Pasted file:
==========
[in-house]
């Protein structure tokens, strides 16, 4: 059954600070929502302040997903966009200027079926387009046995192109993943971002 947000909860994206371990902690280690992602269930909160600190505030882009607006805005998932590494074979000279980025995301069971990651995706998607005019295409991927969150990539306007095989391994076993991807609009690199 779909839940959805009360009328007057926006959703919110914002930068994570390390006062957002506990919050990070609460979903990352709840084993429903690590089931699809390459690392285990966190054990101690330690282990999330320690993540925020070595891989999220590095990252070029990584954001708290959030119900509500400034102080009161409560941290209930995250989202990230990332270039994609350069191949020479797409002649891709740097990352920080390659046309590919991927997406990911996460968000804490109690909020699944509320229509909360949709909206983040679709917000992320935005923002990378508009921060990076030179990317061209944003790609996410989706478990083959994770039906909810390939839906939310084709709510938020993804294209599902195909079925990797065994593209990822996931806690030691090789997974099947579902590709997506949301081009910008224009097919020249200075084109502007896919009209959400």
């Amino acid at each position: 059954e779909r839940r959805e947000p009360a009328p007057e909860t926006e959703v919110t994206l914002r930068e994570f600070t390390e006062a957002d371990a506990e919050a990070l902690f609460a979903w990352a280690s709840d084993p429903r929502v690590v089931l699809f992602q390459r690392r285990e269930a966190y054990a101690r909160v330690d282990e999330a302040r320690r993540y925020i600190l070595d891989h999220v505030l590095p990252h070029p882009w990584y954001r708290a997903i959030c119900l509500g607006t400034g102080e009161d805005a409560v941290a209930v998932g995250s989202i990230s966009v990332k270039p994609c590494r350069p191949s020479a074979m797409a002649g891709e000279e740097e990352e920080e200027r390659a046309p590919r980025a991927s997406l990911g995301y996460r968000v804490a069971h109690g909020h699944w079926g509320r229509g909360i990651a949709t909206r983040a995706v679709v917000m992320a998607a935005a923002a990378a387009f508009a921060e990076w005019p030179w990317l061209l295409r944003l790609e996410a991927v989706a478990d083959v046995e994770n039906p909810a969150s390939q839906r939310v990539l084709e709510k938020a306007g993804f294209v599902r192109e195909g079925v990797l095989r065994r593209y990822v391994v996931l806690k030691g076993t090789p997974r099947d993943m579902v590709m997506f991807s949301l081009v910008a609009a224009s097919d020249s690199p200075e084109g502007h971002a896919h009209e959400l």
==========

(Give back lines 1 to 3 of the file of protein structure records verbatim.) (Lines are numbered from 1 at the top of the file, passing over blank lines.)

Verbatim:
[in-house]
């Protein structure tokens, strides 16, 4: 059954600070929502302040997903966009200027079926387009046995192109993943971002 947000909860994206371990902690280690992602269930909160600190505030882009607006805005998932590494074979000279980025995301069971990651995706998607005019295409991927969150990539306007095989391994076993991807609009690199 779909839940959805009360009328007057926006959703919110914002930068994570390390006062957002506990919050990070609460979903990352709840084993429903690590089931699809390459690392285990966190054990101690330690282990999330320690993540925020070595891989999220590095990252070029990584954001708290959030119900509500400034102080009161409560941290209930995250989202990230990332270039994609350069191949020479797409002649891709740097990352920080390659046309590919991927997406990911996460968000804490109690909020699944509320229509909360949709909206983040679709917000992320935005923002990378508009921060990076030179990317061209944003790609996410989706478990083959994770039906909810390939839906939310084709709510938020993804294209599902195909079925990797065994593209990822996931806690030691090789997974099947579902590709997506949301081009910008224009097919020249200075084109502007896919009209959400």
């Amino acid at each position: 059954e779909r839940r959805e947000p009360a009328p007057e909860t926006e959703v919110t994206l914002r930068e994570f600070t390390e006062a957002d371990a506990e919050a990070l902690f609460a979903w990352a280690s709840d084993p429903r929502v690590v089931l699809f992602q390459r690392r285990e269930a966190y054990a101690r909160v330690d282990e999330a302040r320690r993540y925020i600190l070595d891989h999220v505030l590095p990252h070029p882009w990584y954001r708290a997903i959030c119900l509500g607006t400034g102080e009161d805005a409560v941290a209930v998932g995250s989202i990230s966009v990332k270039p994609c590494r350069p191949s020479a074979m797409a002649g891709e000279e740097e990352e920080e200027r390659a046309p590919r980025a991927s997406l990911g995301y996460r968000v804490a069971h109690g909020h699944w079926g509320r229509g909360i990651a949709t909206r983040a995706v679709v917000m992320a998607a935005a923002a990378a387009f508009a921060e990076w005019p030179w990317l061209l295409r944003l790609e996410a991927v989706a478990d083959v046995e994770n039906p909810a969150s390939q839906r939310v990539l084709e709510k938020a306007g993804f294209v599902r192109e195909g079925v990797l095989r065994r593209y990822v391994v996931l806690k030691g076993t090789p997974r099947d993943m579902v590709m997506f991807s949301l081009v910008a609009a224009s097919d020249s690199p200075e084109g502007h971002a896919h009209e959400l």